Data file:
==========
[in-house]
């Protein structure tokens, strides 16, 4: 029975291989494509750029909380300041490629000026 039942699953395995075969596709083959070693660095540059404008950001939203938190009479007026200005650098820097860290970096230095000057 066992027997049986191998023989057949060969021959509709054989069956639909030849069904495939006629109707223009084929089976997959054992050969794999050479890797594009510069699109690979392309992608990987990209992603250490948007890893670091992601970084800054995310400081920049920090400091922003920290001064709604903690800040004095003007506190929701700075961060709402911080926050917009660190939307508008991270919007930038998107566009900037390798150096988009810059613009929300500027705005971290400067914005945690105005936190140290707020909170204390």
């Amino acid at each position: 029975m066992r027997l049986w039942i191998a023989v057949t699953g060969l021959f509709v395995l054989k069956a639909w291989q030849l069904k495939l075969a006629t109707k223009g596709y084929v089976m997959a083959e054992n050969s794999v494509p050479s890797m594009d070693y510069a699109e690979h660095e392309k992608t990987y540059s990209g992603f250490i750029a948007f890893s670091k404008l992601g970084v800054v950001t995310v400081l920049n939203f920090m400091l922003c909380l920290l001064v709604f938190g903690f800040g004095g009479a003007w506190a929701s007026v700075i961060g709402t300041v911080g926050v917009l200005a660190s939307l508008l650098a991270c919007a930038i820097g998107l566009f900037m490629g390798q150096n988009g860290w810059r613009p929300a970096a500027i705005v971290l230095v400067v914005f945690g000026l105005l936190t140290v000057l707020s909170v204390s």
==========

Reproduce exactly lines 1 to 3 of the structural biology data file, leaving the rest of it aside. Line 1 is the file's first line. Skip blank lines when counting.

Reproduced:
[in-house]
């Protein structure tokens, strides 16, 4: 029975291989494509750029909380300041490629000026 039942699953395995075969596709083959070693660095540059404008950001939203938190009479007026200005650098820097860290970096230095000057 066992027997049986191998023989057949060969021959509709054989069956639909030849069904495939006629109707223009084929089976997959054992050969794999050479890797594009510069699109690979392309992608990987990209992603250490948007890893670091992601970084800054995310400081920049920090400091922003920290001064709604903690800040004095003007506190929701700075961060709402911080926050917009660190939307508008991270919007930038998107566009900037390798150096988009810059613009929300500027705005971290400067914005945690105005936190140290707020909170204390």
């Amino acid at each position: 029975m066992r027997l049986w039942i191998a023989v057949t699953g060969l021959f509709v395995l054989k069956a639909w291989q030849l069904k495939l075969a006629t109707k223009g596709y084929v089976m997959a083959e054992n050969s794999v494509p050479s890797m594009d070693y510069a699109e690979h660095e392309k992608t990987y540059s990209g992603f250490i750029a948007f890893s670091k404008l992601g970084v800054v950001t995310v400081l920049n939203f920090m400091l922003c909380l920290l001064v709604f938190g903690f800040g004095g009479a003007w506190a929701s007026v700075i961060g709402t300041v911080g926050v917009l200005a660190s939307l508008l650098a991270c919007a930038i820097g998107l566009f900037m490629g390798q150096n988009g860290w810059r613009p929300a970096a500027i705005v971290l230095v400067v914005f945690g000026l105005l936190t140290v000057l707020s909170v204390s």